Keystone XL pipeline should be built

Perhaps President Barack Obama should worry more about the American people than about radical environmentalists who have bullied him during his first four years, never satisfied with his own stridently anti-fossil fuel agenda.

On Feb. 17, thousands of the people marched in Washington, many of them carrying signs demanding a new energy policy.

But their burning desire was to remind Obama of their opposition to the proposed Keystone XL pipeline.

Throughout his first term, Obama blocked permits needed to build the pipeline from Canada into the United States. The plan is to pump about 700,000 barrels of Canadian oil a day to U.S. refineries.

Obviously, that would have a substantial effect on prices Americans pay for gasoline – as well as our national security. Every barrel of oil we buy from Canada is one less we have to import from Venezuela or the Middle East.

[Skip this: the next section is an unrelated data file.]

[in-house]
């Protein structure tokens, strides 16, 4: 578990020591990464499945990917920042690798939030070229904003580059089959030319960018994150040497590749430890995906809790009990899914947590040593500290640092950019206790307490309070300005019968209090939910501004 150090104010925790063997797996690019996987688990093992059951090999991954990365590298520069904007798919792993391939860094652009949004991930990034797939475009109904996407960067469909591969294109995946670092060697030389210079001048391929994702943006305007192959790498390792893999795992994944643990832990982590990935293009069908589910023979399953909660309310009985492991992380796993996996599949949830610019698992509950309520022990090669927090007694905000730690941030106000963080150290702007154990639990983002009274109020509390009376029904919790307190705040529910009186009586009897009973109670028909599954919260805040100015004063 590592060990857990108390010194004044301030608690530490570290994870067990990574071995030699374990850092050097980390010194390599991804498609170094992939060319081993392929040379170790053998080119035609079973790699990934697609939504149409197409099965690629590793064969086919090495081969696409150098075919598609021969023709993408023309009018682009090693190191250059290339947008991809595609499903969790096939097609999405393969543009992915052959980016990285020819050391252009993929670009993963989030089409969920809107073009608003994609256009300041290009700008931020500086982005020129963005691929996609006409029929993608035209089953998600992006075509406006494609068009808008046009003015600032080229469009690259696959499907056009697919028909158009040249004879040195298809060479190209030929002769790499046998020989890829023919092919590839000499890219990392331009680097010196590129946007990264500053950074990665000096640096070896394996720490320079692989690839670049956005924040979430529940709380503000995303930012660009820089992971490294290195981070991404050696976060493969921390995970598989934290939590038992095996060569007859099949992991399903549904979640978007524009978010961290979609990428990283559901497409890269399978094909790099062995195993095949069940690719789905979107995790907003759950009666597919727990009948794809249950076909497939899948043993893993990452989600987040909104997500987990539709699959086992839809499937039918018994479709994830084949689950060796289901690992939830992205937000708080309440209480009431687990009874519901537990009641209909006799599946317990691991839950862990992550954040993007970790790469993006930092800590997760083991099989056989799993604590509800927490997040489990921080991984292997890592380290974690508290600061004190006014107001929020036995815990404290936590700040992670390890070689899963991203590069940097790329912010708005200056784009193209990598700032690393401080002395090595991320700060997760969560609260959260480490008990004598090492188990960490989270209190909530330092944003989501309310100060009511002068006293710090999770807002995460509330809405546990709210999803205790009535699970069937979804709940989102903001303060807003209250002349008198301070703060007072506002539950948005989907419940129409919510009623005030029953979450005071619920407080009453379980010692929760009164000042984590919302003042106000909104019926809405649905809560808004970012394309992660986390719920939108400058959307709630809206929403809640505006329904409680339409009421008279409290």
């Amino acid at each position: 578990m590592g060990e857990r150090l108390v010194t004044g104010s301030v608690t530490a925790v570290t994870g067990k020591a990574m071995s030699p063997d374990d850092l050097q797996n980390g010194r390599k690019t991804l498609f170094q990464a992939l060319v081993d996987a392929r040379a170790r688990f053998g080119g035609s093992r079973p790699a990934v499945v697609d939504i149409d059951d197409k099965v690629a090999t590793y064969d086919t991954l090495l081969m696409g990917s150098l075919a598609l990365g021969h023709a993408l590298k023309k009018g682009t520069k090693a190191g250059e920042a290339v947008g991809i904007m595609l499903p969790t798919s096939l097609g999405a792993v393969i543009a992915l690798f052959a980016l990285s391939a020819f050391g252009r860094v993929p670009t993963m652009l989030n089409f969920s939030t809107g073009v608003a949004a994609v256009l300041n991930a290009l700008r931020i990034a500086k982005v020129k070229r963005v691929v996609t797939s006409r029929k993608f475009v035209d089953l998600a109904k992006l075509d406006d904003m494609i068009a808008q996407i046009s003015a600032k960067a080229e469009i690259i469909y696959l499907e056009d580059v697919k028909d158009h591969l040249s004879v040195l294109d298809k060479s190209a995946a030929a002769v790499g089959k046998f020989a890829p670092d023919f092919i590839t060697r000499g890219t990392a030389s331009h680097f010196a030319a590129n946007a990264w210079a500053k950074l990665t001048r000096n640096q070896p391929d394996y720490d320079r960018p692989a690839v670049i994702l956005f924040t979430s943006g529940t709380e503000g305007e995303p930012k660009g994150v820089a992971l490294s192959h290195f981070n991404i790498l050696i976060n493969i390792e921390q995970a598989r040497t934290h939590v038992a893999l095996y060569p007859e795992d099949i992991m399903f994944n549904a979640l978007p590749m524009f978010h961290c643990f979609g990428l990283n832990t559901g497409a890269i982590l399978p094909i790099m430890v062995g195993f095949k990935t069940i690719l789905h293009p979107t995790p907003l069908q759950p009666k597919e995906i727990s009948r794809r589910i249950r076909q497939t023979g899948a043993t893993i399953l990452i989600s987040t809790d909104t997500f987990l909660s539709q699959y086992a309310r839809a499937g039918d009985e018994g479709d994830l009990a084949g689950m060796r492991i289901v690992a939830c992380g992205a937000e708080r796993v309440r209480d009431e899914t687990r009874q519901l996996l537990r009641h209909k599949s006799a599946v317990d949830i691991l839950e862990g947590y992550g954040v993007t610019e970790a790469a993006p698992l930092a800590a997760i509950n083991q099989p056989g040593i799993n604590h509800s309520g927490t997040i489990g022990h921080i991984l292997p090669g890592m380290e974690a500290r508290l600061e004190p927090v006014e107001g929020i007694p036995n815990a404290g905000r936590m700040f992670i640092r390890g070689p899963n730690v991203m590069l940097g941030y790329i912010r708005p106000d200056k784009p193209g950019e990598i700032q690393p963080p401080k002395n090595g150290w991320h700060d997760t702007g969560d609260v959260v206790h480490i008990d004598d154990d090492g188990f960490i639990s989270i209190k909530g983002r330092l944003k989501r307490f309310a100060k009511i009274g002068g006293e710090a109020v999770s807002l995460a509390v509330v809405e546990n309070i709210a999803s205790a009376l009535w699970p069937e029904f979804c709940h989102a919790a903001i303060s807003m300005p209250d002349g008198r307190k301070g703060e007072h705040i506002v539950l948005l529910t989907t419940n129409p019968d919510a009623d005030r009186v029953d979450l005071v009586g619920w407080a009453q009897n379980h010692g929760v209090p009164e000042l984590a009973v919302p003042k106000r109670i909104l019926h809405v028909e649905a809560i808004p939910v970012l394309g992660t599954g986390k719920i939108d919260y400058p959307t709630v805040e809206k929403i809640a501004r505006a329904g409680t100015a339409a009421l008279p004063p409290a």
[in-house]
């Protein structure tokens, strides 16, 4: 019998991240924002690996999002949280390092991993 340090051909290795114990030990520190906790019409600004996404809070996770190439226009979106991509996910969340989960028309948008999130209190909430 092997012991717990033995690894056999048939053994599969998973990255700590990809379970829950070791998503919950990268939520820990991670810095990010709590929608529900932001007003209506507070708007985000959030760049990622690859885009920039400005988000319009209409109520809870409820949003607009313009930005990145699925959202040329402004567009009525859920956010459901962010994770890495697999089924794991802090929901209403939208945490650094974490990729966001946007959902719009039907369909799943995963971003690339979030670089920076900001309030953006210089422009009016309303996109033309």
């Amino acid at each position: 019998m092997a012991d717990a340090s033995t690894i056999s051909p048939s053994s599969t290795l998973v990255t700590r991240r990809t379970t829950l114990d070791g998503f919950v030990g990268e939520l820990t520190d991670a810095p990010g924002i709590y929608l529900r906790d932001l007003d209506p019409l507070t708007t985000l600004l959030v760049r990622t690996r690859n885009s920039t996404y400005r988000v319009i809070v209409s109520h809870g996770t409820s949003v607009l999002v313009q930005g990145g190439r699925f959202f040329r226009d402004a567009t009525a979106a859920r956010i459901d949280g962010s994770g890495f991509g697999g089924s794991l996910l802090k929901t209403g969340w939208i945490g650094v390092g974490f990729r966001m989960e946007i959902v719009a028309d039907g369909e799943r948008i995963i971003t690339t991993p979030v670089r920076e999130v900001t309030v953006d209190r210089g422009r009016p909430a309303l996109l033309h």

During his first term, Obama used the excuse that he was worried about oil spills affecting a major underground aquifer in Nebraska. But the proposed pipeline route has been changed, and that state’s governor has endorsed Keystone XL.

Radical environmentalists now insist production of Canadian shale oil will harm the environment. But what about the effect on water and air quality of the hundreds of oil tankers we use now to import oil?

And what about damaging our relationship with Canada by rejecting the pipeline? Our neighbor to the north is our most important trading partner, as well as a staunch military ally.

Obama should allow the pipeline to proceed. He needs to worry more about the millions of Americans it would benefit than about a few thousand protesters.